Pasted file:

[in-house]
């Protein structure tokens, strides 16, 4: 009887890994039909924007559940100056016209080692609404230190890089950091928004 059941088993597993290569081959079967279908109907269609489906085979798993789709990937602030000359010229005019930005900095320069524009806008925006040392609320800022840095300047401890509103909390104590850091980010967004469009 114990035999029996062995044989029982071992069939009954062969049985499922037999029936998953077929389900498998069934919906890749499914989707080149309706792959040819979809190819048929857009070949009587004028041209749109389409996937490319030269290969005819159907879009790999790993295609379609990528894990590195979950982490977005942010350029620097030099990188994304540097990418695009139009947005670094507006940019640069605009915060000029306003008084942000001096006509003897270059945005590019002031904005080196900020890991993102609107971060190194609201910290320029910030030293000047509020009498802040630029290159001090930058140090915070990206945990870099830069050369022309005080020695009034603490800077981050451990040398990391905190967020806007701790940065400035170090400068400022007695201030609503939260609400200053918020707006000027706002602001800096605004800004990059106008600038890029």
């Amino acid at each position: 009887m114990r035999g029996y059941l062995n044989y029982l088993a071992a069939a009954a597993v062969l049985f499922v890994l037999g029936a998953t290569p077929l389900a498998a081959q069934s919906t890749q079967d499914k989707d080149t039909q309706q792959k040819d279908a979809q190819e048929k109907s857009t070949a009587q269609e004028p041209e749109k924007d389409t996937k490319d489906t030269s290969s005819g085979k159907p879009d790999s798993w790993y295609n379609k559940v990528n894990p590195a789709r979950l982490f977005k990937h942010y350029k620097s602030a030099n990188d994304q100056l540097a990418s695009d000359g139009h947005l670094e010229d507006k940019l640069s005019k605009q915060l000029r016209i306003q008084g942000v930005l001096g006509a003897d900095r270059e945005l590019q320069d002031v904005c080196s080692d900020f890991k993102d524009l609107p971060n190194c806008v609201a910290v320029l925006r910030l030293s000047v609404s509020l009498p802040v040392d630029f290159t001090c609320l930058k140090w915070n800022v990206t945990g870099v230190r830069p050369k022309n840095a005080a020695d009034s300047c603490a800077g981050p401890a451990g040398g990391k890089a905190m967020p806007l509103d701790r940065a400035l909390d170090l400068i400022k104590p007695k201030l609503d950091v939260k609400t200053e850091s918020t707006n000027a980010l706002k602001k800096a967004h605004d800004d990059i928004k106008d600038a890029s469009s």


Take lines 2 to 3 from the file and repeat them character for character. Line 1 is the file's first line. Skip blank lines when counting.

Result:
């Protein structure tokens, strides 16, 4: 009887890994039909924007559940100056016209080692609404230190890089950091928004 059941088993597993290569081959079967279908109907269609489906085979798993789709990937602030000359010229005019930005900095320069524009806008925006040392609320800022840095300047401890509103909390104590850091980010967004469009 114990035999029996062995044989029982071992069939009954062969049985499922037999029936998953077929389900498998069934919906890749499914989707080149309706792959040819979809190819048929857009070949009587004028041209749109389409996937490319030269290969005819159907879009790999790993295609379609990528894990590195979950982490977005942010350029620097030099990188994304540097990418695009139009947005670094507006940019640069605009915060000029306003008084942000001096006509003897270059945005590019002031904005080196900020890991993102609107971060190194609201910290320029910030030293000047509020009498802040630029290159001090930058140090915070990206945990870099830069050369022309005080020695009034603490800077981050451990040398990391905190967020806007701790940065400035170090400068400022007695201030609503939260609400200053918020707006000027706002602001800096605004800004990059106008600038890029």
């Amino acid at each position: 009887m114990r035999g029996y059941l062995n044989y029982l088993a071992a069939a009954a597993v062969l049985f499922v890994l037999g029936a998953t290569p077929l389900a498998a081959q069934s919906t890749q079967d499914k989707d080149t039909q309706q792959k040819d279908a979809q190819e048929k109907s857009t070949a009587q269609e004028p041209e749109k924007d389409t996937k490319d489906t030269s290969s005819g085979k159907p879009d790999s798993w790993y295609n379609k559940v990528n894990p590195a789709r979950l982490f977005k990937h942010y350029k620097s602030a030099n990188d994304q100056l540097a990418s695009d000359g139009h947005l670094e010229d507006k940019l640069s005019k605009q915060l000029r016209i306003q008084g942000v930005l001096g006509a003897d900095r270059e945005l590019q320069d002031v904005c080196s080692d900020f890991k993102d524009l609107p971060n190194c806008v609201a910290v320029l925006r910030l030293s000047v609404s509020l009498p802040v040392d630029f290159t001090c609320l930058k140090w915070n800022v990206t945990g870099v230190r830069p050369k022309n840095a005080a020695d009034s300047c603490a800077g981050p401890a451990g040398g990391k890089a905190m967020p806007l509103d701790r940065a400035l909390d170090l400068i400022k104590p007695k201030l609503d950091v939260k609400t200053e850091s918020t707006n000027a980010l706002k602001k800096a967004h605004d800004d990059i928004k106008d600038a890029s469009s």